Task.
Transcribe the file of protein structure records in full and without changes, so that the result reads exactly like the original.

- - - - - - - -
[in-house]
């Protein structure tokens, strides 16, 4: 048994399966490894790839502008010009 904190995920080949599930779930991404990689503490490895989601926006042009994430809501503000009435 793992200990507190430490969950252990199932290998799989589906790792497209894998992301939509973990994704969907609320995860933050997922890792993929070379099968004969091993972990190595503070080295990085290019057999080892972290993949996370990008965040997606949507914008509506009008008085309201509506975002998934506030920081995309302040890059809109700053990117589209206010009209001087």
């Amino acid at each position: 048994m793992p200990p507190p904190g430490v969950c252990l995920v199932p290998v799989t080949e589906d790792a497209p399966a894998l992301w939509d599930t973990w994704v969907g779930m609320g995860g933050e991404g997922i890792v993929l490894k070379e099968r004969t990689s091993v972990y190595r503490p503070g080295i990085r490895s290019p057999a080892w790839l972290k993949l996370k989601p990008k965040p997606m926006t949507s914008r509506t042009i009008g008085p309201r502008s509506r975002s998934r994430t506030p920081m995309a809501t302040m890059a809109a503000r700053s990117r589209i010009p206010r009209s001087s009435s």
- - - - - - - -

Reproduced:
[in-house]
């Protein structure tokens, strides 16, 4: 048994399966490894790839502008010009 904190995920080949599930779930991404990689503490490895989601926006042009994430809501503000009435 793992200990507190430490969950252990199932290998799989589906790792497209894998992301939509973990994704969907609320995860933050997922890792993929070379099968004969091993972990190595503070080295990085290019057999080892972290993949996370990008965040997606949507914008509506009008008085309201509506975002998934506030920081995309302040890059809109700053990117589209206010009209001087």
């Amino acid at each position: 048994m793992p200990p507190p904190g430490v969950c252990l995920v199932p290998v799989t080949e589906d790792a497209p399966a894998l992301w939509d599930t973990w994704v969907g779930m609320g995860g933050e991404g997922i890792v993929l490894k070379e099968r004969t990689s091993v972990y190595r503490p503070g080295i990085r490895s290019p057999a080892w790839l972290k993949l996370k989601p990008k965040p997606m926006t949507s914008r509506t042009i009008g008085p309201r502008s509506r975002s998934r994430t506030p920081m995309a809501t302040m890059a809109a503000r700053s990117r589209i010009p206010r009209s001087s009435s």